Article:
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How To Protect Your Investments From Periodic Market Downturns


March 10, 2014

Dear Friends,

With a newsletter title like this one, you may be expecting advice on how to time the stock market, avoid short-term losses, or spot key events that tell investors when to move money to cash or some other investments when things "stabilize". Sorry to disappoint, but you'll find none of these magic elixirs here.

Market timing doesn't work, as we'll explain. And avoiding short-term losses with an investment that can provide solid solid returns is not possible. Instead of using timing tricks, we instead help our clients understand that trying to avoid short-term losses can be more risky to one's financial goals than simply being patient.

Over and over we see talking heads on TV discuss miracle methods to never lose money and always make gains. Over and over investors' fear of short-term loss causes "sit on the sideline" behavior than can be a true death blow to a retirement plan.

Here are some statistics to chew on to help draw conclusions for the future of stock and bond markets:

  • In the 87 years since the start of the Great Depression, the U.S. stock market has been in the positive 62 times, or 71% of the time.
  • The S&P 500 Index has averaged 9.55% returns per year since the beginning of the Great Depression, spurred by U.S. GDP growth.
  • Despite 12 separate market drops of 10% or more in the last 25 years, the U.S. stock market has averaged 10.17% per year in the last quarter century, which would have turned $100,000 into $1,287,727 today.
  • U.S. and International stock markets have rebounded from 100% of past market drops. 100% is a great batting average so we simply view pullbacks as buying opportunities. 

That's the good news - basically markets go up and down regularly, but the stock market has recovered from every single dip, downturn and depression and can provide double digit returns for patient investors.

Now the bad news - many investors try to time the market by moving to bonds or cash when stocks seem scariest or moving into the stock market after seeing a big market run. Trying to time markets like this has proven costly.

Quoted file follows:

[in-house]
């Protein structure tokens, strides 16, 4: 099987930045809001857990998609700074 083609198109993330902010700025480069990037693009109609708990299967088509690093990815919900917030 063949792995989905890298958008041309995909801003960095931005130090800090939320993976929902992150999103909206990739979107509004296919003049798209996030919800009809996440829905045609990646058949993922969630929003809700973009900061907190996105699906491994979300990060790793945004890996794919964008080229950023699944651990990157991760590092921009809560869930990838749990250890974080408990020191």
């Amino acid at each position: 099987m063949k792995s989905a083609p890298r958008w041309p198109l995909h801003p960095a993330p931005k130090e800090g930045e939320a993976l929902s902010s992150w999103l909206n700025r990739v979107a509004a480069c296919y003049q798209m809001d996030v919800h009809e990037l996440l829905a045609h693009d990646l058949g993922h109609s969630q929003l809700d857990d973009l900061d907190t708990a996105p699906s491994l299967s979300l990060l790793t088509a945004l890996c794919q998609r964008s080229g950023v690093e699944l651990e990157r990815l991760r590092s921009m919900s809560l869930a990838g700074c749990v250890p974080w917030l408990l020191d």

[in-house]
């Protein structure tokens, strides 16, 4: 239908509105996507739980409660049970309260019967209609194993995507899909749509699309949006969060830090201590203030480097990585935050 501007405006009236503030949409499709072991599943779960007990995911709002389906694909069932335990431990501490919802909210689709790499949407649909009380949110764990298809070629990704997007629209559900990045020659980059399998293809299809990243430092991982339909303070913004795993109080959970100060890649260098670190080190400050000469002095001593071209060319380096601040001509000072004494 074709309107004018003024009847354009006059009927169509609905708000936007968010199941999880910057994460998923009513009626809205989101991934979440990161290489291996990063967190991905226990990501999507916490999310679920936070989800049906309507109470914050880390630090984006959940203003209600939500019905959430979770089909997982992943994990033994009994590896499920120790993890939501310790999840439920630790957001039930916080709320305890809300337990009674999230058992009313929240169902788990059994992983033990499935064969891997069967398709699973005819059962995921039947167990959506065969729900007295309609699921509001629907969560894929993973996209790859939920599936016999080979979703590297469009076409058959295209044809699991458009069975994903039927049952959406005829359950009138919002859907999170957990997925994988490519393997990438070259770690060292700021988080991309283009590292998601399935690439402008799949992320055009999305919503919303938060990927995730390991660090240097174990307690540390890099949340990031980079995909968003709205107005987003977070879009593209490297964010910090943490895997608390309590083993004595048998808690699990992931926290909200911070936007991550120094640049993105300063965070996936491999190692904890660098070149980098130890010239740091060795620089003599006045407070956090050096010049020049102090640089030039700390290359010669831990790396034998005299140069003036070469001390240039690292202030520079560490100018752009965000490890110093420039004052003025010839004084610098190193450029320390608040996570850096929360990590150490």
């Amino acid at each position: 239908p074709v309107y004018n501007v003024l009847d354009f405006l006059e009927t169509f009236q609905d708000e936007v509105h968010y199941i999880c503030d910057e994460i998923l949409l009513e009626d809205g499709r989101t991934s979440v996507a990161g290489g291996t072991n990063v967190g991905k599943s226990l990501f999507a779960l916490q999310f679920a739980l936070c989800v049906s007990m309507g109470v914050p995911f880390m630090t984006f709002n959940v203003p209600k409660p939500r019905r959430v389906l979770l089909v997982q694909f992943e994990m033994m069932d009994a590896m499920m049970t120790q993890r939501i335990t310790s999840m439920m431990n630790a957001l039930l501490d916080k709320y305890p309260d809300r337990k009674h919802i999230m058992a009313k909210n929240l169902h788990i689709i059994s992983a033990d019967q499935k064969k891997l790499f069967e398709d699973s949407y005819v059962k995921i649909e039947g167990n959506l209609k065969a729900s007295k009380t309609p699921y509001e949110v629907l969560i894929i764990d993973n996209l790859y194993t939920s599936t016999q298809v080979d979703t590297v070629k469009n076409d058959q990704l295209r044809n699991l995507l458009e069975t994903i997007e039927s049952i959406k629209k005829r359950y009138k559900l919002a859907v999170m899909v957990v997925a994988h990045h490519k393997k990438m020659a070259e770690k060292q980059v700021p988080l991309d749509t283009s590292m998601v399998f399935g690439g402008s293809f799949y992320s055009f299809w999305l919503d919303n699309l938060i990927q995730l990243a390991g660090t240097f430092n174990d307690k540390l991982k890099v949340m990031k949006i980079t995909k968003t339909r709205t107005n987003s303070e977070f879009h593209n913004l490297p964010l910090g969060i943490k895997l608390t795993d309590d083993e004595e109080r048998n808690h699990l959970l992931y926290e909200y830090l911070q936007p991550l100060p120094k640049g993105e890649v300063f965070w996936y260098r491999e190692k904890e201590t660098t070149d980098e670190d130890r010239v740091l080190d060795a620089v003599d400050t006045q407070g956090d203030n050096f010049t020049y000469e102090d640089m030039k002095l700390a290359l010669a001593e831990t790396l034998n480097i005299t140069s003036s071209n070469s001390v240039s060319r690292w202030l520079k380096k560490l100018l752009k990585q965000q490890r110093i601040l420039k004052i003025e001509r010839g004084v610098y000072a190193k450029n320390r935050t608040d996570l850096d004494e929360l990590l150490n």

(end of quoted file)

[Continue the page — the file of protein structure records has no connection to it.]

• According to research firm Dalbar, for the 20-year period ending in 2011, U.S. stocks gained 8.4% per year, but those trying to time the market only earned 1.9% per year during that time.
  • Fidelity recently examined 7 million retirement accounts and found that of those who sold their stock mutual funds between October 2008 and March 2009 (when stocks were scariest), more than 50% hadn't reinvested by June 30, 2011. Those who stayed in the stock market during that period achieved 50% gains, those who sat on the sidelines during the same period gained....just 2%.  

Why are we discussing the failures of trying to time the market? Because even though the U.S. stock market is near all time highs market pullbacks will periodically occur and we want our clients to be prepared.

Our simple advice to truly protect your financial plans from disaster:

  1. Be patient - you already know that investing involves occasional down periods, and some can be fairly drastic. But you also know that the markets have rebounded from every past downturn.
  2. Tune out loud mouthed "experts" who have new methods that can't lose. The only one making money when investors constantly shift directions are brokers, not investors.
  3. Know that buying stocks of good companies at low prices (a.k.a. value investing) has provided better than average returns for patient investors for more than a hundred years.


Benjamin Ebert, CEO



This article is for informational purposes only and should not be taken as instruction or solicitation to buy or sell any security. Investing in securities involves risks that may result in financial losses. Past performance does not guarantee future results. 

The market return statistics cited have been calculated by ECM using return data published by Standard & Poors. More information about these index returns can be found at Standard & Poors website:

A full description of investment advisory fees is supplied in our Form ADV. Performance figures shown here and at are reported according to Global Investment Performance Standards (GIPS) and reflect the inclusion and reinvestment of dividends and other earnings. Performance figures quoted include all fees.